Last edited by JAJ; Sep 27th 2008 at 7:45 pm.
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Old Sep 27th 2008, 10:13 pm
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Default Re: Taking up Residence

JAJ, we have three children and all received their citizenship certs in 2005 after applying. All three under the current legislation are subject to retention process. Hoever, it is my understanding under the amended legislation that comes into force no later than April 17 2009 that retention will no longer apply for two of them who's 28th birthday falls after this point. My eldest has lost his due not completing the years residency criteria and he is now 28! The youngest two are awaiting their passports at the moment.

The High Commission in London have confirmed my interpretation of the amended law. We are pleased as my daughter was unable to complete her residency due studying for a PHD in Environmental Science at Aberdeen University. David, my youngest at 23 is to relocate with us when I take up my position in Halifax in November.

As to an earlier comment about my wifes status in the UK should the EU thing change. British and Irish relationships predate the EU so the right to settle is a long standing arrangement. In any event both her parents were born before the Irish state formally existed.... and were at that pont de facto British!

Oh, I am 56 and unlikely to be planning on more children..... can't afford the ones we have now!!!!

Last edited by dippy; Sep 28th 2008 at 12:03 am.
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Old Sep 27th 2008, 10:33 pm
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Default Re: Taking up Residence

One last point. On rereading the sponsorship paperwork it is implicit in an application that you take up permanent residence at the point at which that is granted. We are initially going to work for a couple of years but don't know what will happen when my contract runs out in 2011. As said I am in the oil industry so would most likely return to the UK and work in Aberdeen again before making the ultimate decision to retire to Canada at some point after that. I may be offered more work at the right salary in Halifax and stay?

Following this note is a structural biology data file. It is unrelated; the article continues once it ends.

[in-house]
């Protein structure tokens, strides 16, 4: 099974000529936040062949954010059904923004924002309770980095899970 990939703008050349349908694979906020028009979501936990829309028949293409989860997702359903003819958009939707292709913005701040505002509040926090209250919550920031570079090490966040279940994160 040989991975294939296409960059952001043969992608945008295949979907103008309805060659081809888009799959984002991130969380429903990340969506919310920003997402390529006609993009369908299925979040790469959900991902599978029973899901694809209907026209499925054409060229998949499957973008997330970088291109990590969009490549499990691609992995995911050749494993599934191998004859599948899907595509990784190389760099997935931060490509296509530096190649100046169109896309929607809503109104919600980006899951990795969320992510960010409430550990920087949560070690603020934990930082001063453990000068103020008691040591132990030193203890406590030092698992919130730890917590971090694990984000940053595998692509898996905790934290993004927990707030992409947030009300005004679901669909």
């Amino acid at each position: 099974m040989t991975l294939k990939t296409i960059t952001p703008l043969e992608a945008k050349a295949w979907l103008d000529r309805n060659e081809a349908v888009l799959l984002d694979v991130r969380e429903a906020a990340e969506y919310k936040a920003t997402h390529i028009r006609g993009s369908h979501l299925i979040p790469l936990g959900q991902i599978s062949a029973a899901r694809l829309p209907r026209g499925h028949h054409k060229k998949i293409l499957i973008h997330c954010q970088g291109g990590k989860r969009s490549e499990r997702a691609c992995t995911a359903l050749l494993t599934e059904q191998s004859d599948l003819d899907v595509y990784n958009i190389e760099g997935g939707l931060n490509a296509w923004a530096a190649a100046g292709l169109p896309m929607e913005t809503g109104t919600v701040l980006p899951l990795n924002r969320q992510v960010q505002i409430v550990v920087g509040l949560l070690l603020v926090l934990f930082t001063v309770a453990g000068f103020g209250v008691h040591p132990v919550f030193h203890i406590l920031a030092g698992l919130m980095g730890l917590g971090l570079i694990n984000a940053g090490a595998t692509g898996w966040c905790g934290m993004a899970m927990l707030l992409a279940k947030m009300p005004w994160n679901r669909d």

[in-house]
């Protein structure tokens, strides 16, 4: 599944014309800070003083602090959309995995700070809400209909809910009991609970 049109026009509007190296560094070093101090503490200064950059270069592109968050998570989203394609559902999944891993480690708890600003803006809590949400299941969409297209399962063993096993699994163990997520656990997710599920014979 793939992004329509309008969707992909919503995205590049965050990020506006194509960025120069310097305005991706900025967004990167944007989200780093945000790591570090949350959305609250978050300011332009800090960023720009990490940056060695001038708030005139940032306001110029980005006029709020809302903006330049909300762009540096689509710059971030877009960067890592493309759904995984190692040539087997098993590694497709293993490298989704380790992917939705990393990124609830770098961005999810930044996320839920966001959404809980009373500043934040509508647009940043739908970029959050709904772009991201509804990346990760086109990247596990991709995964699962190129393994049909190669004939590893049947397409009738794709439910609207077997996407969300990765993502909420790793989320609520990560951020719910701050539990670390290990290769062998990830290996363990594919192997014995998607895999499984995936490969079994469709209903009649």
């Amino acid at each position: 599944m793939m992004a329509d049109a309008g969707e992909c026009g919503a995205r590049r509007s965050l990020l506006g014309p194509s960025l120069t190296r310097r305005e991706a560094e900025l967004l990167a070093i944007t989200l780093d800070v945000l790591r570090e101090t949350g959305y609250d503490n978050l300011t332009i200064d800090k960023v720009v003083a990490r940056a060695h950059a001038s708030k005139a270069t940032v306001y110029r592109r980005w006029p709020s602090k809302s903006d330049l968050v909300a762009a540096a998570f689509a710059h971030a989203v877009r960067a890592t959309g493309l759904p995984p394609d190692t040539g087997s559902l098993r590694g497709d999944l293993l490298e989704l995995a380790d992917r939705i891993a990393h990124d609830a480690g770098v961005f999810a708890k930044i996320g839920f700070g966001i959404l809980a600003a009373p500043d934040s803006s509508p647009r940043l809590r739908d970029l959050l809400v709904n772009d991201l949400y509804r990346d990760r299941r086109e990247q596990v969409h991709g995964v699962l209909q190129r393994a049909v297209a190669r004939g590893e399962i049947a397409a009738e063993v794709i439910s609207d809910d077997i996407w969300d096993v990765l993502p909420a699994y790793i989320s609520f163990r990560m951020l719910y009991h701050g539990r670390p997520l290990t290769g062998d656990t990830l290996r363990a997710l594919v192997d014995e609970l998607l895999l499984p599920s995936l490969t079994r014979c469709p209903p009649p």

If we cannot state categorically that we are to maintain Canadian residency should we sponsor at this stage? I feel slightly exposed given my usual ability to be very organised! I assume she could enter on the visitor visa and apply for extensions for the period of our two year stay this time? In any event we are both arriving in November and have resigned our positions here on that basis! And this is what we would say to the officer on entry at Halifax airport. I don't want to be on my own for two years!!!!!

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Old Sep 28th 2008, 5:18 am
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Default Re: Taking up Residence

Originally Posted by dippy
JAJ, we have three children and all received their citizenship certs in 2005 after applying. All three under the current legislation are subject to retention process. Hoever, it is my understanding under the amended legislation that comes into force no later than April 17 2009 that retention will no longer apply for two of them who's 28th birthday falls after this point. My eldest has lost his due not completing the years residency criteria and he is now 28! The youngest two are awaiting their passports at the moment.